Metro’s newest safety watchdog has “aggressive teeth,” a multimillion-dollar budget and a full staff in anticipation of the federal government ceding it oversight of the regional transit system, officials say.
David L. Mayer, CEO of the new Metrorail Safety Commission (MSC), told The Washington Times on Wednesday that he’s finalizing a $4.5 million annual budget of combined local and federal funding, and has hired specialists to oversee a range of subway operations — from surge capacity to signals and communications.
“This is one of those endeavors where failure is not an option,” Mr. Mayer told the Metropolitan Washington Council of Governments.
The MSC needs certification from the Federal Transit Administration before it oversees safety operations — a job the FTA took over in 2015 after a deadly Metro smoke incident. The MSC has applied for and anticipates a six-month hand-off process in which its inspectors “shadow” federal workers and gradually performs more of the work, Mr. Mayer said.
The safety commission’s formation is timely: A man who used a wheelchair went up an escalator at the Columbia Heights station died Wednesday when he tumbled down it. Metro confirmed the incident, which was first reported in a tweet by Martin Di Caro, former transportation reporter for WAMU Radio.
Earlier this week, an arbitration panel ordered Metro to reinstate a track inspector accused of falsifying reports by copying text from previous reports, as WTOP Radio first reported. The panel found that Metro had trained inspectors to copy reports unless switch measurements differed more than of an inch from previous inspections. That policy was revised after a 2016 derailment at the East Falls Church station.
The District, Maryland and Virginia each appointed two commissioners and one alternate to run the MSC, which will audit safety inspections and conduct its own. Mr. Mayer said the commission is independent of Metro and will have the power to fine the transit agency, direct it to fire employees, order investigations by the Office of Inspector General (OIG) and even shut down the entire Metrorail system.
“We really do have some of the more aggressive teeth in the nation as far as state safety organizations go,” said Mr. Mayer, who once helmed the National Transportation Safety Board (NTSB).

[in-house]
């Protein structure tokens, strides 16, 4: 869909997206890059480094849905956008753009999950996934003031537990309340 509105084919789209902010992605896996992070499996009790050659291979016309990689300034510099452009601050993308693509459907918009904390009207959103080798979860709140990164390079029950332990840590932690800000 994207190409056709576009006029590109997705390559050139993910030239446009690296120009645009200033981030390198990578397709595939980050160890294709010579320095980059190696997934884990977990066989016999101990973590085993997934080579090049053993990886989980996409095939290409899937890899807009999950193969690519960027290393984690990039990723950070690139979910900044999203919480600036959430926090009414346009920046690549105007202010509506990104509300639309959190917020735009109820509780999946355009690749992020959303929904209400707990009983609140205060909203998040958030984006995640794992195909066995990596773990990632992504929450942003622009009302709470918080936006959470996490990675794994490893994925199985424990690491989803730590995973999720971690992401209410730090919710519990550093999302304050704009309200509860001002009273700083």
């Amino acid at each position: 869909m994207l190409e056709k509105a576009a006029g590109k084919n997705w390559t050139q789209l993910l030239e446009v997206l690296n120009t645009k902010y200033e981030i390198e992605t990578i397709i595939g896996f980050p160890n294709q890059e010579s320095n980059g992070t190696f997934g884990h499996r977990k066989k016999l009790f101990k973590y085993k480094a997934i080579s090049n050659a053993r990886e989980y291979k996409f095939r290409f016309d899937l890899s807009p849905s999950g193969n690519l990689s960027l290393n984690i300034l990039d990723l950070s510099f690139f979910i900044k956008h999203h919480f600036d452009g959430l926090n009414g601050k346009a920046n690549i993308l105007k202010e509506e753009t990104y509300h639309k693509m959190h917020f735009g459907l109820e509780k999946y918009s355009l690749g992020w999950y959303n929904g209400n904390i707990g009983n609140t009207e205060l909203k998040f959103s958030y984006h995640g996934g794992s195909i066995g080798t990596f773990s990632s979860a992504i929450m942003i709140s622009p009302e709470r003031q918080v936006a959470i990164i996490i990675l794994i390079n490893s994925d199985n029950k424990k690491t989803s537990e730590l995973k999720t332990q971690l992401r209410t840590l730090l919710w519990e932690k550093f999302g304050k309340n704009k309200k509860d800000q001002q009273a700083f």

Metro Inspector General Geoffrey Cherrington said he’s “looking forward” to working with Mr. Mayer and “would welcome any referrals or investigations or audits to improve the system.” The OIG recently has staffed up its investigations department.
During Wednesday’s meeting, Metro Board member Christian Dorsey praised the MSC’s collaboration with Metro: “This is not going to be your stereotypical bad oversight organization.”
The safety commission’s chairman is Christopher Hart, a former NTSB chairman. Mr. Hart slammed Metro in 2015 for making “little or no progress” on improving safety since a 2009 head-on train collision near Takoma Park killed nine people and injured 80, WTOP Radio reported.
The NTSB directed the Federal Transit Administration to take over Metro safety in 2015 after faulty tunnel fans pushed smoke from a damaged third rail into a stranded passenger car for 30 minutes — injuring dozens and killing passenger Carol Glover, 61. Metro settled in July a $50 million lawsuit brought by Glover’s sons.
“We are encouraged by the progress [of MSC], not only for establishing Metro’s future safety oversight agency but for ensuring continued funding to all rail properties in the region, and we are working with FTA and MSC to move the process forward,” Metro spokeswoman Sherri Ly said Wednesday.
The FTA will make its decision on whether to certify MSC by April 15.